Wednesday, April 21, 2010

Big Lots $1.88 Assistive Technology Device

Today was an "in the office" day, so I grabbed my classy PT friend at lunch and said, "This is a Big Lots day--wanna go?"  About once a month I go across the street from our office and cruise the aisles at B.L.--looking for cheap deals on crackers, school supplies and ideas for working with students.

I felt a little embarrassed because my PT friend is, how shall I put it, classy.  She's from Belgium and goes home each night to enjoy a little wine, cheese and crackers with her husband before making a well-seasoned dinner.  I fit into B.L. perfectly but she kinda stands out from the rest of us bargain hunters.  However, she bought a six-pack of tube socks today so I guess she might end up being a B.L. convert.

Perusing the stationery/school supplies aisle my eye was snagged by a group of brightly-colored compasses.  In the past I've tried adapting compasses by making a quarter or half-dollar sized, thin disc of tagboard with non-slip webbing attached to one side.  If you punch a tiny hole in the center of this disc you can make a non-slip coaster for the point of the compass and this allows the student to swivel the compass around more easily to draw a circle.  However, it still slips around a little and the point of the compass sometimes punches a hole into the drawing paper and even the table surface.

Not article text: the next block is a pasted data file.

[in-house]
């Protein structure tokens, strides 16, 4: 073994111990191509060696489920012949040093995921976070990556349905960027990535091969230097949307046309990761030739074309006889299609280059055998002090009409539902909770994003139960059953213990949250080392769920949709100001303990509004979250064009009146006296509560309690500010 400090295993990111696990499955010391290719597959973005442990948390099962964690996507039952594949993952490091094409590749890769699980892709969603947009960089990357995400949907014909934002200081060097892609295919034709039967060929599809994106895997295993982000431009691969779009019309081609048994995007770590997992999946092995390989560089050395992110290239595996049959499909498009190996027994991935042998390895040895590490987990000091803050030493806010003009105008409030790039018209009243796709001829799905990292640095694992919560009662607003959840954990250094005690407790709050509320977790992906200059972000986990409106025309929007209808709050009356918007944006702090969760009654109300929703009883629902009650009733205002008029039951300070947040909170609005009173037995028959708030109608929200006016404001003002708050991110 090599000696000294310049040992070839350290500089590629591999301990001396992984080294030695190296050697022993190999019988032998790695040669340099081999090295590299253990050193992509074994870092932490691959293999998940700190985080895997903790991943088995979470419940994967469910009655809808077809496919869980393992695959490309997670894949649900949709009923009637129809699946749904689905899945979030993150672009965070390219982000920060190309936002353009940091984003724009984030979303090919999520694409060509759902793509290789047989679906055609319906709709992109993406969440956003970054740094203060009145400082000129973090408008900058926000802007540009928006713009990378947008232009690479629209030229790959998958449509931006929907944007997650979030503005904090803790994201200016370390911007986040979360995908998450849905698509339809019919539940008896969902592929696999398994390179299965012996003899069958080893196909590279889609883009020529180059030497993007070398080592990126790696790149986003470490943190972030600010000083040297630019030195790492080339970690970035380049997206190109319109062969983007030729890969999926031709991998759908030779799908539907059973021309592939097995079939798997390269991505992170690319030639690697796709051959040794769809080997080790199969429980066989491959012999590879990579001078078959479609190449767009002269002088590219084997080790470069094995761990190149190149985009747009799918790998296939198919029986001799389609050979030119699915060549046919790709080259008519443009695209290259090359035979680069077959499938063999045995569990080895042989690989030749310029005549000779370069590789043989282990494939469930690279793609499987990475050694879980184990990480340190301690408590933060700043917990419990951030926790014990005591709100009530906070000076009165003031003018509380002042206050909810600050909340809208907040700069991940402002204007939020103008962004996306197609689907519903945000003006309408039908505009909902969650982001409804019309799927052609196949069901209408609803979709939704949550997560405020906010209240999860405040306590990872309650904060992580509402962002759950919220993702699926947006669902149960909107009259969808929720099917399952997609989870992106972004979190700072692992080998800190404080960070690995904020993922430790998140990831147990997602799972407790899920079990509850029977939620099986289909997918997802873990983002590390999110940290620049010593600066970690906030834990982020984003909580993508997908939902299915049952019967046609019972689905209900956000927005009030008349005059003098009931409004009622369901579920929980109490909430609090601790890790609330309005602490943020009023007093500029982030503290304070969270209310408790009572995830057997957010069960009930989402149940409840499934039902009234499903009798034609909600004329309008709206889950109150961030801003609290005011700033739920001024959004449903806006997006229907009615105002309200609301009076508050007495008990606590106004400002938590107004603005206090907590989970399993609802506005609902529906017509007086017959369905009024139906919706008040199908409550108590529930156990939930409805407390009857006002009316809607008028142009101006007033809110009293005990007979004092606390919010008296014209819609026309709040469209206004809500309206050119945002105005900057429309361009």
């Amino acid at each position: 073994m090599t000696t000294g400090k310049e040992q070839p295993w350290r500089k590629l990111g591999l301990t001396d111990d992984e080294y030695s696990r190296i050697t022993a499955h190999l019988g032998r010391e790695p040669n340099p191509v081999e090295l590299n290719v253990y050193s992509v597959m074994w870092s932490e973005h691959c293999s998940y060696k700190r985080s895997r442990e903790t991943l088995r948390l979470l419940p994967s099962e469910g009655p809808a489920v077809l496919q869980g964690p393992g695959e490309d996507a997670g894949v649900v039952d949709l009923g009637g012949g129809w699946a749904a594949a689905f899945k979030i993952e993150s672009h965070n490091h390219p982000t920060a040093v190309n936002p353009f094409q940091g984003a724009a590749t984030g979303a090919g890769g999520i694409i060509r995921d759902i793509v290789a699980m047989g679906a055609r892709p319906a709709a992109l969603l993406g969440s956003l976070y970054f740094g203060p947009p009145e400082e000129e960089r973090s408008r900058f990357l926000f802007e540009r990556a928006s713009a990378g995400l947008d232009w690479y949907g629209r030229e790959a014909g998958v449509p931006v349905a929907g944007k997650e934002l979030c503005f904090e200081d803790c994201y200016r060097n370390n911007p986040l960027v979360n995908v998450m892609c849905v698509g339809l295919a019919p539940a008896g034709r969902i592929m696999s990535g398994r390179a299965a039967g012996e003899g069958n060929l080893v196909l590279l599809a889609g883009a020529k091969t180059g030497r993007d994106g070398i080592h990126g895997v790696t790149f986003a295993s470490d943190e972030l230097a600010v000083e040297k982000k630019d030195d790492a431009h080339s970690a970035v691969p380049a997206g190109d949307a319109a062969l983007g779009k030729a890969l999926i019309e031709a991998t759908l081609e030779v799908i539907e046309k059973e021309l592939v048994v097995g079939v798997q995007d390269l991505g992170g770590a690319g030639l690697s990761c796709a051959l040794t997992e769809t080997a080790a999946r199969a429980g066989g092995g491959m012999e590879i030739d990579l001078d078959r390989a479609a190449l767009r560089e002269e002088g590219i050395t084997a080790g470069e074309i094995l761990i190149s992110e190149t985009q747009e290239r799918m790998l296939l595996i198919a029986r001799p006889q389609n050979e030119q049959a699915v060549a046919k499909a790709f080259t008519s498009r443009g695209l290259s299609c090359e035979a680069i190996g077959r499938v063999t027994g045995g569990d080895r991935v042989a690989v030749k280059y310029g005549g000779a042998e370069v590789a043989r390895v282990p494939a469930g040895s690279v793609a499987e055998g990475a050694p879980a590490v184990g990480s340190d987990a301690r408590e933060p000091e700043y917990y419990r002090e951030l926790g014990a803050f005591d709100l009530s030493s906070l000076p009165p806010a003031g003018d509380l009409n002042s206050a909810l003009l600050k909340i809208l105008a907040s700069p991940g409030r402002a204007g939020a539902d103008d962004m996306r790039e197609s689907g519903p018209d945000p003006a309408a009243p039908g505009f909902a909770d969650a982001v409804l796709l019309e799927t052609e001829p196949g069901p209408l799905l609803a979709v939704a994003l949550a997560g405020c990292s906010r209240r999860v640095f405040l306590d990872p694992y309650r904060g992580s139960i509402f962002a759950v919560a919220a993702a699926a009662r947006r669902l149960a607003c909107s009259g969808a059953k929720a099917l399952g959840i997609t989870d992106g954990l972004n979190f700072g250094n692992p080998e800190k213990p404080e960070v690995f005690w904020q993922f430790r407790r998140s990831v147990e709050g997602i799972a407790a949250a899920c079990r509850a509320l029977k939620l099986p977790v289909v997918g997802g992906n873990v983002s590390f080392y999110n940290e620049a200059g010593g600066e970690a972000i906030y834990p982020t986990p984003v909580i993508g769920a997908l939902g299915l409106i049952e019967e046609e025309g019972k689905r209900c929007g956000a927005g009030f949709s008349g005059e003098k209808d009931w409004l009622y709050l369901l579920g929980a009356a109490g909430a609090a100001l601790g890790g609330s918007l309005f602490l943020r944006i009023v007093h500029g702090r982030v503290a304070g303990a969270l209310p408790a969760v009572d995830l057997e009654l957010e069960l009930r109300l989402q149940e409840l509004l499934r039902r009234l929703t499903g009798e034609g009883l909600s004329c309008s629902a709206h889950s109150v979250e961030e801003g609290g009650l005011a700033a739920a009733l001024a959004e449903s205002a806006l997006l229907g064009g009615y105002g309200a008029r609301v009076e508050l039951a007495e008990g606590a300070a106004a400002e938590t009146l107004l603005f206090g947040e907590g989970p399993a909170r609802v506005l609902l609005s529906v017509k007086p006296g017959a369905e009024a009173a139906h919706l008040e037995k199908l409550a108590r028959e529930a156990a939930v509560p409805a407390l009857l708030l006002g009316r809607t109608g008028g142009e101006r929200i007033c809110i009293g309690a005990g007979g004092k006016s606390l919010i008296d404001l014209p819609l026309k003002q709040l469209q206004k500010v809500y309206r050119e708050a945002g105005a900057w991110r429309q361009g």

Hanging next to the compasses were packs of magnetized clips.  A big smile came over my face and I grabbed my classy PT friend to hurry up and get back to the office.  Once there I ripped off the clip from the quarter-sized magnetic base and found that the little opening on the top of the magnet was just right for the point of the compass.  Putting it on a metal surface, such as a bookcase or cookie sheet, works great for drawing circles with the compass.  As my classy friend who speaks four languages would say---Viola!  

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